“They [Mthembu’s opponents] say he is a CIA spy. [Mantashe] has also received similar SMSes that he is a CIA spy. Sometimes people call Mthembu and say: ‘We will deal with you. You are the enemy of the president and the revolution and we will deal with you,’” said the ANC MP.
The M&G understands that Mthembu was also attacked during this week’s NWC meeting, with ANC leaders sympathetic to Zuma saying his tweets complaining about Gordhan’s removal had not been good for the organisation.
His support for Gordhan when he was pursued by the Hawks has also not gone down well with Zuma supporters. “They want to remove him as chief whip. They want the ANC to relook into the whippery and the chairs. But the target is Mthembu,” said the ANC MP.
Under Mthembu, the ANC caucus has been described as being a centre of power in its own right.
“We became the centre by doing the right thing. We spoke openly about Nkandla. We have not become darlings of those who are close to Zuma ever since. Even the ANC deputy secretary general, Jessie Duarte, spoke out against the ANC caucus in Parliament. I think it is because we are doing what our people want us to do. We are expected to defend anything wrong.”
An ANC NEC member said that although Zuma had emerged from the NWC meeting unscathed, he expected his decision to reshuffle the Cabinet without consultation to be discussed in the next NEC meeting.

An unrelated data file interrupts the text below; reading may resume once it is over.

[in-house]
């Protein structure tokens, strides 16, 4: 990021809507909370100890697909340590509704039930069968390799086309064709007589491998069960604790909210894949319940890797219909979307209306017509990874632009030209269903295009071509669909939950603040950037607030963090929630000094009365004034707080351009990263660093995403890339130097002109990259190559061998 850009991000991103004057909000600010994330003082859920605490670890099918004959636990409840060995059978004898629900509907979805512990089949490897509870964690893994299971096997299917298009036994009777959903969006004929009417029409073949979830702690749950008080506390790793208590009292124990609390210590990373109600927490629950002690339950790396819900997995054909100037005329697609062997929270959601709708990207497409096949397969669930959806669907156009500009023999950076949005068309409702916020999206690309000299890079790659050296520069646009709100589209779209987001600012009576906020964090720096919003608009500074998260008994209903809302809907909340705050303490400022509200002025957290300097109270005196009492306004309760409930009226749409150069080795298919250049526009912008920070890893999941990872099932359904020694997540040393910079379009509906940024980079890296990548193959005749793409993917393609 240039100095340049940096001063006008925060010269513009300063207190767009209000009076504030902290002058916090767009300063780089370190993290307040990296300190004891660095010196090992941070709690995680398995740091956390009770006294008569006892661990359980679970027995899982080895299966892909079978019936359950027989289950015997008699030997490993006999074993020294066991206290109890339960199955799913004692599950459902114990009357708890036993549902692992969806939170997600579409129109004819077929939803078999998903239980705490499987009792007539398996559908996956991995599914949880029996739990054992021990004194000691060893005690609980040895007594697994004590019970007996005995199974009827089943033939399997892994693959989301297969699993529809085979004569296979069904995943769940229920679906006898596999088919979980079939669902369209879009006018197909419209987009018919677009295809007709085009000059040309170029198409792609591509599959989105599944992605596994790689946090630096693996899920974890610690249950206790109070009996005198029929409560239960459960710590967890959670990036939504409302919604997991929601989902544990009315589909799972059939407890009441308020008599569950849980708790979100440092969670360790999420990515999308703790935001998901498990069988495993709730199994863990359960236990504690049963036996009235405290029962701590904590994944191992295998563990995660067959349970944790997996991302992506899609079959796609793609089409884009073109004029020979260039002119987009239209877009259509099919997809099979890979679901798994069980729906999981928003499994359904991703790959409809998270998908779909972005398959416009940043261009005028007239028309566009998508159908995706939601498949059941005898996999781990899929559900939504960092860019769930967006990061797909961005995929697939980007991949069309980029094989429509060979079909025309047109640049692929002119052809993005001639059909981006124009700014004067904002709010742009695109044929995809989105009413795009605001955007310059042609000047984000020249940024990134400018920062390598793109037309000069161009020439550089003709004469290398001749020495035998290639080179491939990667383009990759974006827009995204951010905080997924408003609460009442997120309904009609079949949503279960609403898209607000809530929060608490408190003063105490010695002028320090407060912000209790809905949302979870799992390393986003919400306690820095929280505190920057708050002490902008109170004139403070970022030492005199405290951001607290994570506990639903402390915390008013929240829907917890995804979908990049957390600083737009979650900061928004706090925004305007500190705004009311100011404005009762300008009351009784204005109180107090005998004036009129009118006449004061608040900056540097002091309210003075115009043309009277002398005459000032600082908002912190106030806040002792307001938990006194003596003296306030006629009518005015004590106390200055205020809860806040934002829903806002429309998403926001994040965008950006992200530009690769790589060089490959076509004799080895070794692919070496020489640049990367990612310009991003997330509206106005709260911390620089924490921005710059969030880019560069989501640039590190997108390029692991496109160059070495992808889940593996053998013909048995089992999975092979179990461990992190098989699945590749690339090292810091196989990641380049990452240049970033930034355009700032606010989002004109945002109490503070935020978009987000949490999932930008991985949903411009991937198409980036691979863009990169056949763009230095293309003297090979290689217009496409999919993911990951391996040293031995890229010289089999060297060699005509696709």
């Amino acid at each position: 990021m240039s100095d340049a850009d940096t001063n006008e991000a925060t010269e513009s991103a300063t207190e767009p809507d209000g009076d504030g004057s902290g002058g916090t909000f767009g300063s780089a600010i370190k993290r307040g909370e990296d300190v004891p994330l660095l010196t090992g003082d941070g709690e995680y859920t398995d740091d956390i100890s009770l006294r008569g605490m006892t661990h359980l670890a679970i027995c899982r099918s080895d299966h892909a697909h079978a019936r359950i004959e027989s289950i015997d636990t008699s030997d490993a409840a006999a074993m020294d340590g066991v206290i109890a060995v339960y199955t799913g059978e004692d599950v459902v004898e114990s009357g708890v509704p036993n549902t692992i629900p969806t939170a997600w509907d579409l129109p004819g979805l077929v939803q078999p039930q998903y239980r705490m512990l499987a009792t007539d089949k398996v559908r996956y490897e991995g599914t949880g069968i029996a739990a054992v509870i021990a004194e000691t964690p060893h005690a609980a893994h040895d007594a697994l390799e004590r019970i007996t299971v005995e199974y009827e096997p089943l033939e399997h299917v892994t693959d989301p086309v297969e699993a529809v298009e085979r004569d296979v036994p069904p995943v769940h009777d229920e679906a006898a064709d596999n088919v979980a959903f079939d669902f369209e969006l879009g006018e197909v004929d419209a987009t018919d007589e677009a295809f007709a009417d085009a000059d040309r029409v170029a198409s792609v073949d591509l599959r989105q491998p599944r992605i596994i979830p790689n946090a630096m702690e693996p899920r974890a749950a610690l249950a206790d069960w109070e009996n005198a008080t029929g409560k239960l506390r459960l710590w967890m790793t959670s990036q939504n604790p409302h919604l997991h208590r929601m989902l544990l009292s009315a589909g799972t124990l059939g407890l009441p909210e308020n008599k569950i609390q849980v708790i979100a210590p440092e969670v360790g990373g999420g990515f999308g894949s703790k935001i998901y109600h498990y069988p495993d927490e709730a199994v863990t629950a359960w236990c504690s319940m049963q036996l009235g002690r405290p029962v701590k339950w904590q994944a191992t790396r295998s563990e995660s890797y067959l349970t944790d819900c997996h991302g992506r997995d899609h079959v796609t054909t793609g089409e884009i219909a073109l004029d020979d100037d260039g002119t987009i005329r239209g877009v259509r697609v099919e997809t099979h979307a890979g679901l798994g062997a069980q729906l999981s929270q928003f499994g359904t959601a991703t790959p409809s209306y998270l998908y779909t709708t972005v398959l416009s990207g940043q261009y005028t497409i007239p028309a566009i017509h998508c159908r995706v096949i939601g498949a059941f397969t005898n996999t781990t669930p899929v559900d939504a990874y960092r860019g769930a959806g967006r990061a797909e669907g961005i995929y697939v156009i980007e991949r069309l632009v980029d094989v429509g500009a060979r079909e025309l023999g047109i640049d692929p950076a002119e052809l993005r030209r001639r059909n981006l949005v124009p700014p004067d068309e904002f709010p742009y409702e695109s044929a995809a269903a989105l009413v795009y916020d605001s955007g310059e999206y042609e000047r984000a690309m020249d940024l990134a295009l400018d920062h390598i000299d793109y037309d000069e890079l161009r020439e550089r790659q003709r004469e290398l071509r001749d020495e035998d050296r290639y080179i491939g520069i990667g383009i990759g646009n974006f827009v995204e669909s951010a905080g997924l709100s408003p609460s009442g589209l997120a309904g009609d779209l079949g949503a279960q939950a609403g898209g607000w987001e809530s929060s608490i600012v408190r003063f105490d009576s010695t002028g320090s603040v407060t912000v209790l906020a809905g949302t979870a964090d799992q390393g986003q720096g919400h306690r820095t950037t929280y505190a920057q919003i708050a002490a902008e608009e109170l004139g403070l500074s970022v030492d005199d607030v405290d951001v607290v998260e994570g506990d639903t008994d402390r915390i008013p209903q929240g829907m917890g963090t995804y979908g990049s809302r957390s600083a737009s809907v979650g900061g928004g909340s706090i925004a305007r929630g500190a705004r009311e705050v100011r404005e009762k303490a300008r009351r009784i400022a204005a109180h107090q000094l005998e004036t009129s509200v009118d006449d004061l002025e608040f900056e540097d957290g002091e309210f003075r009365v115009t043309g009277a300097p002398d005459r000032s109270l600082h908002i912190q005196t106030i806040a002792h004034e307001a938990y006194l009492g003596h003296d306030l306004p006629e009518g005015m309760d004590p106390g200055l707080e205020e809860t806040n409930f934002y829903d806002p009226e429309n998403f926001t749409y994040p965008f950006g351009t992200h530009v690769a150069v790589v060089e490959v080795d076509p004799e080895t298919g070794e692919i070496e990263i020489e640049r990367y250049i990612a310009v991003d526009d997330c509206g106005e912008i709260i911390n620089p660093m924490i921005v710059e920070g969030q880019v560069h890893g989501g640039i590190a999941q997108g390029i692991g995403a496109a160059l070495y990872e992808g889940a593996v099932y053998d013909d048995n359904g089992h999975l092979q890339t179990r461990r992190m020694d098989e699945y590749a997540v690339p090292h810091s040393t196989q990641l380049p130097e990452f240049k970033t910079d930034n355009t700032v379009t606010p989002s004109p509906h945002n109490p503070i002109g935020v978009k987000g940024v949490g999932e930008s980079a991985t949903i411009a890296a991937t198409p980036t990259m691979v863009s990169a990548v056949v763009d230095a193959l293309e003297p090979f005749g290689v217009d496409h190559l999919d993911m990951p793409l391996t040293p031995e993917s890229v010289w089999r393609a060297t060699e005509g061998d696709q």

He said that although the party’s integrity committee withdrew its report recommending that Zuma should step down, it would compile a new one after meeting the president on April 9.
When Zuma and Cyril Ramaphosa met the integrity committee before the NWC meeting, not all committee members had been aware of the report, prompting its withdrawal.
The NEC member said he was not happy with how the issue of Zuma’s Cabinet reshuffle had been handled.
“The only thing that was dealt with there is the process, not the substantive issues facing the country.
“Their [the ANC top six officials’] complaint did not go into details. Even though the process followed became an issue, the officials themselves should have come with the substantive argument, to say: ‘We are captured by the Guptas.’
“The president was asked to brief the NWC on behalf of the top six. He apologised for the incoherent messages that came from all of them. But still, this did not deal with the deeper issues. People of South Africa think we are captured by the Guptas,” the NEC member added.
“The problem is that a lot of people in the NWC see themselves as his [Zuma’s] enforcer. The same people have previously attacked [Mantashe] and [Ramaphosa]. The same faction made the recall of Zuma last November to not be achievable.
“He [Zuma] sees himself as being above the ANC officials. ANC decisions are now taken somewhere [else]. That is the reality. How did we miss that?” the ANC NEC member asked.
Mthembu and Mantashe were not willing to comment on the threats they had allegedly received. Sisulu had not responded to queries by the time of publication.